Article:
The most high profile celebrity supporter of Tommy Sheridan’s Scottish Socialist party, Mullan was yesterday filming a party political broadcast for the forthcoming Scottish Parliament election campaign.

However, he has admitted that, with his international profile raised even further by a distribution deal with the powerful Miramax organisation for The Magdalene Sisters, his stock in Hollywood is higher than ever and has discussed moving to the US with his family.

Mullan says: “We’ve seriously talked over moving to America. The next script is set in the States . . . and if it got the green light then I couldn’t leave the bairns, we’ll all have to move.” He says Hollywood is like the armed fortress of the Death Star in the Star Wars movies, and to “stir it up” he will have to be inside it “like Luke Skywalker”.

Mullan, 43, whose latest film, about the abuse of young women in Catholic homes in Ireland, was funded by Scottish Screen, added: “Anyway, it’s time to step aside here, and let others have a go at public funding. this web site last night movie

“There’s a lot of talent coming through in Scotland, so they need the money more than me now.” Steve McIntyre, the chief executive of Scottish Screen, said he would be dismayed if Mullan decided to move to Hollywood.

The star has made his name in a series of Scottish productions, starring in Ken Loach’s My Name is Joe, for which he won the Best Actor award at Cannes, and as the director of Orphans. He made his name as an actor in Trainspotting and had a small role in Braveheart.

Mr McIntyre said: “We would be disappointed to lose one of the most interesting, talented and recognised artists and film makers in Scotland.

“However, only he can decide what to do and what he feels is best for his own career as a film maker.” In the interview, Mullan criticises Scottish Screen’s interventions in the making of The Magdalene Sisters, describing staff at the agency – which gave around (pounds) 700,000 to the film – as “stupid”.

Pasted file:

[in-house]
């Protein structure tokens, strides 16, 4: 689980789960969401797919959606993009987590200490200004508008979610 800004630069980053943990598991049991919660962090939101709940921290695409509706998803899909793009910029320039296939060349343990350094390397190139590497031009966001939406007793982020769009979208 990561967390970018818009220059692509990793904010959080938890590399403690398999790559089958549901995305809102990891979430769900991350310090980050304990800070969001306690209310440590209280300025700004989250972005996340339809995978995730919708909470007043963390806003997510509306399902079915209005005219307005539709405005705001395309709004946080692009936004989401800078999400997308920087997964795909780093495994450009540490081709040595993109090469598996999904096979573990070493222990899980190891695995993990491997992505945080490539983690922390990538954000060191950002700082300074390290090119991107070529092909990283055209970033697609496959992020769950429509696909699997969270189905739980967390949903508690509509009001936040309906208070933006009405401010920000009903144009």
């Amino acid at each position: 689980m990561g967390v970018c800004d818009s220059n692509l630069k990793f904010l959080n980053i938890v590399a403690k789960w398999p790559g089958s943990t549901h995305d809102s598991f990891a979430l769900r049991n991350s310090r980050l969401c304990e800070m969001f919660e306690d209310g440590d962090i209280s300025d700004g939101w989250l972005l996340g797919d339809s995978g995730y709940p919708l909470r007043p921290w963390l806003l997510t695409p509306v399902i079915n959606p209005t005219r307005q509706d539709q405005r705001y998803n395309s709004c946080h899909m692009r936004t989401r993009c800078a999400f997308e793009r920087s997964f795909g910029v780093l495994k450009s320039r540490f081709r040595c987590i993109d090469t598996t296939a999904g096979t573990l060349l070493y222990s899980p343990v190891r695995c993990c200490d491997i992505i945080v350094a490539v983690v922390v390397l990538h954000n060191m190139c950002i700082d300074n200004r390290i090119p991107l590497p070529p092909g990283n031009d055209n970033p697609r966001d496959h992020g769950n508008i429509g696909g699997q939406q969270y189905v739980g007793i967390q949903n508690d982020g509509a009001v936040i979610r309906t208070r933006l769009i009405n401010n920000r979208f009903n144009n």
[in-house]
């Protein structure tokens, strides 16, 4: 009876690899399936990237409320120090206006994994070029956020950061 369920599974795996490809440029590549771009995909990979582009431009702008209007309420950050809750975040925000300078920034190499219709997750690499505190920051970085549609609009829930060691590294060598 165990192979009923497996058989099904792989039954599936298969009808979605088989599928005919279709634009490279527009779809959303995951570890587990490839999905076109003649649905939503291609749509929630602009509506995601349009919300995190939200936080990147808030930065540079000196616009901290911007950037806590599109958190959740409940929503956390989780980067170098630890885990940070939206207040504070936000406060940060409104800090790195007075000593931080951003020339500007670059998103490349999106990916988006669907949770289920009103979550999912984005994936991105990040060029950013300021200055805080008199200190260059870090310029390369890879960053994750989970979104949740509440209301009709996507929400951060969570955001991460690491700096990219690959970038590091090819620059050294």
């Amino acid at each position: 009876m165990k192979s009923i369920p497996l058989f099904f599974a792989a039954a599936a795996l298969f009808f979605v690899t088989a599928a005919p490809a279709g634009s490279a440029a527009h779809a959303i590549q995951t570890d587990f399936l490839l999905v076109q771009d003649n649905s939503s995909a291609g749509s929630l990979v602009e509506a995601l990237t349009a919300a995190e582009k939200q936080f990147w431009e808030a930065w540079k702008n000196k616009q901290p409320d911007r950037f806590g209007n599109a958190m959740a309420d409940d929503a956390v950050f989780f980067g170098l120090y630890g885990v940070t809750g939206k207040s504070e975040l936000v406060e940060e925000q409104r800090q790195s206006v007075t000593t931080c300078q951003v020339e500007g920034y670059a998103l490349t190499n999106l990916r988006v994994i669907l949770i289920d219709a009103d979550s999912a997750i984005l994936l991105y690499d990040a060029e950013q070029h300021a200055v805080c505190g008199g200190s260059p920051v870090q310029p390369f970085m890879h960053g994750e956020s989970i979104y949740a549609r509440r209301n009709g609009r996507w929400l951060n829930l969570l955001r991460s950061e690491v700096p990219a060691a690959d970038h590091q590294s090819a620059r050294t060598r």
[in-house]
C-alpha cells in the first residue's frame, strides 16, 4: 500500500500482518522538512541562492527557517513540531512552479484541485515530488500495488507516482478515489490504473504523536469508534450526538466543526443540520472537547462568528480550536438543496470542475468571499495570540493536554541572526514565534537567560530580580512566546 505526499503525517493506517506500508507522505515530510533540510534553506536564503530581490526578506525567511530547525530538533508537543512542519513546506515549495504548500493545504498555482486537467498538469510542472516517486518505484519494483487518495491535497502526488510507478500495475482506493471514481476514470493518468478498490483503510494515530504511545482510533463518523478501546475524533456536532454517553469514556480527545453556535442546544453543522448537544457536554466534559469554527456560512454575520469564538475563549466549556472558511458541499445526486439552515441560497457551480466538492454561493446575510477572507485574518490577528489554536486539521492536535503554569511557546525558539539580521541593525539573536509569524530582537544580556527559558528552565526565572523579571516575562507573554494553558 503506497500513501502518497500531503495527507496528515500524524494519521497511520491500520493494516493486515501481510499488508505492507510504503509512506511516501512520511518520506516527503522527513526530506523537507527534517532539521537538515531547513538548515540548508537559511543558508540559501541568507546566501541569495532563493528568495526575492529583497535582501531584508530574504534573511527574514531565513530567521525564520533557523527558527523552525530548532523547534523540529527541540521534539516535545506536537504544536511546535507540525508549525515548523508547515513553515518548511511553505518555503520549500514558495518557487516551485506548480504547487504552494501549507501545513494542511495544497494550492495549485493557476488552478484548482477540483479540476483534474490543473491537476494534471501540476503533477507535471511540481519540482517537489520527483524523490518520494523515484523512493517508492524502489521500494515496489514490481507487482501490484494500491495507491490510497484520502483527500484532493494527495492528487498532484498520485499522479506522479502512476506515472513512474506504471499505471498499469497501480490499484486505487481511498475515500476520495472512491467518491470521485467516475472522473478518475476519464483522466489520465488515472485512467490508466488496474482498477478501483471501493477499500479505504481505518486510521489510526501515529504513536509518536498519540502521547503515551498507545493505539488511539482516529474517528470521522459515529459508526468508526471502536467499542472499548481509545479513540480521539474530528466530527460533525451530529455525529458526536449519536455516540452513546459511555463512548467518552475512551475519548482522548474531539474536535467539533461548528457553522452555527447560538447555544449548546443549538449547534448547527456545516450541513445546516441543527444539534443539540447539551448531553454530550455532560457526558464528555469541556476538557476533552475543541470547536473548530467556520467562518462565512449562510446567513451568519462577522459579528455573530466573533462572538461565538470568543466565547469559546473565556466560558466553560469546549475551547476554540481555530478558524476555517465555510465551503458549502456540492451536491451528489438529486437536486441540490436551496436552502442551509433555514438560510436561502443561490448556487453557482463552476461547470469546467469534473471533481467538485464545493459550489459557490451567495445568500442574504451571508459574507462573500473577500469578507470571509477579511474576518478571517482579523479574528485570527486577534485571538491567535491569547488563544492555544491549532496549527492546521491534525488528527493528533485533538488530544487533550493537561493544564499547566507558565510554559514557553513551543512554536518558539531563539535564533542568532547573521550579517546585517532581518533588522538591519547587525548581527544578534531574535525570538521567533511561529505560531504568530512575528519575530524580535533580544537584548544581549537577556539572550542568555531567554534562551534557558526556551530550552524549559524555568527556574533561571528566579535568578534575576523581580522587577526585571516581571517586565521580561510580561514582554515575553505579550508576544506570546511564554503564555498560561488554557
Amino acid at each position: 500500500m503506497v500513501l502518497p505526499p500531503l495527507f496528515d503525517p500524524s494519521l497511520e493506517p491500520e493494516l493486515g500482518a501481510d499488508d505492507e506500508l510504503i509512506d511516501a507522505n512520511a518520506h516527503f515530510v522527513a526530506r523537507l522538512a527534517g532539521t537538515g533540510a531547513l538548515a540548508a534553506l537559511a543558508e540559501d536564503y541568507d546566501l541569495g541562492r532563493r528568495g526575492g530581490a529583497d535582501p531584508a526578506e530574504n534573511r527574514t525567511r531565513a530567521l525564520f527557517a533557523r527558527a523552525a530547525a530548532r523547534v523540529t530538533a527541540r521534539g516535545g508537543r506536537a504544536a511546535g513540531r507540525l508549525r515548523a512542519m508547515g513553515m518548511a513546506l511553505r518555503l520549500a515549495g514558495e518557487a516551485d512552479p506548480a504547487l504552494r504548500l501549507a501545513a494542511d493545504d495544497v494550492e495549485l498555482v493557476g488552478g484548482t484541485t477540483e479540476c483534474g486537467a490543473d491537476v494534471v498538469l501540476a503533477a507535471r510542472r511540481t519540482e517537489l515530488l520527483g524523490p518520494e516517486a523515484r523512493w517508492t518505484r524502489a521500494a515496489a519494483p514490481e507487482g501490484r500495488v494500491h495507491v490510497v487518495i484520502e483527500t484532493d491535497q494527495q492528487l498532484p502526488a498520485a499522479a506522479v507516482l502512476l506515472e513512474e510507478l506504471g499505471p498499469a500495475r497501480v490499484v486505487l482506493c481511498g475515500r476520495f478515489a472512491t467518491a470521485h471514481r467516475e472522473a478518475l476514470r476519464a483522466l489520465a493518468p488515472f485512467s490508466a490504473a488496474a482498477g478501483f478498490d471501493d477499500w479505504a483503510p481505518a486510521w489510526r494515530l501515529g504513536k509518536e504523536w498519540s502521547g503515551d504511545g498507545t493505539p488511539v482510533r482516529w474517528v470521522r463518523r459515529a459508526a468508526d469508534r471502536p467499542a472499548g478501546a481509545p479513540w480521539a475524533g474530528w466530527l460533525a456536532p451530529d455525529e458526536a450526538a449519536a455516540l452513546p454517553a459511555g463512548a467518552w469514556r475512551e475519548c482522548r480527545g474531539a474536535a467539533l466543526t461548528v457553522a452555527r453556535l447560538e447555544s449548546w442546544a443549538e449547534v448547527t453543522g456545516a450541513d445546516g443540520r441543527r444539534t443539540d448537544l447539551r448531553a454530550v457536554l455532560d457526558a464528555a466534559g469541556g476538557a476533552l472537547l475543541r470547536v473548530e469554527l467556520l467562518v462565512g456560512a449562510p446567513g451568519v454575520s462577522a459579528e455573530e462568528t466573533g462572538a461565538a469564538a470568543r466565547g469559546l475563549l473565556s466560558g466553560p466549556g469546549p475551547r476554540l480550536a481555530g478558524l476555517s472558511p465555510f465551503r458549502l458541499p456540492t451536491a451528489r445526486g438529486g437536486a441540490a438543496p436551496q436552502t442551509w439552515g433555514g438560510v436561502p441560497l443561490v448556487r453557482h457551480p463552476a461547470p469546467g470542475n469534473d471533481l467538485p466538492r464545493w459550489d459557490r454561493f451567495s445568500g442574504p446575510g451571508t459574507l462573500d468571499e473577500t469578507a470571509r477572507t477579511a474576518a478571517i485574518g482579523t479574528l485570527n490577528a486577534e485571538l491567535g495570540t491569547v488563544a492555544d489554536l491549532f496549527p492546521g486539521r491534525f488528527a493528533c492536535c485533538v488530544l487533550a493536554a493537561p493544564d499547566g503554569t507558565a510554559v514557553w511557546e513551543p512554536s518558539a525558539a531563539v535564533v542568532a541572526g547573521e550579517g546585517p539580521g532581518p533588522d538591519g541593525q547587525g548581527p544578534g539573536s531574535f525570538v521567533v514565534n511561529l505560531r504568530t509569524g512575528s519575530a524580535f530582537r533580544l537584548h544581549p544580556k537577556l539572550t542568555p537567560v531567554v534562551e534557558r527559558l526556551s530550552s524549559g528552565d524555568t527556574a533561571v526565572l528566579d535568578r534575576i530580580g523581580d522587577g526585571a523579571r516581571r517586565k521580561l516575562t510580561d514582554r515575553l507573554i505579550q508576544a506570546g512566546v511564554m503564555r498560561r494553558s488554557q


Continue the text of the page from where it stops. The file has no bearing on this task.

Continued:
In particular, he was angered by a suggestion to run titles over a silent stretch of the movie.

Mr McIntyre said: “I have no recollection of suggesting putting titles on the film. We always have lots of discussion with film makers and they are usually the stronger for that.

“We have constantly supported him and we will continue to support him, because he is a major film talent, but it’s disappointing that he has said that.” Mullan has broken box office records in Ireland with The Magdalene Sisters.

The film has been seen by one in 20 of the Irish population and has taken more than (pounds) 630,000 at the Irish box office. Funded by the Irish Film Board and Scottish Screen, it is the most successful non-Hollywood film of the year in Ireland, despite being condemned by Catholic authorities.

It won the Golden Lion for Best Film at the Venice Film Festival and the Discovery Critics Award at the Toronto Film Festival.

Phil Miller; Arts Correspondent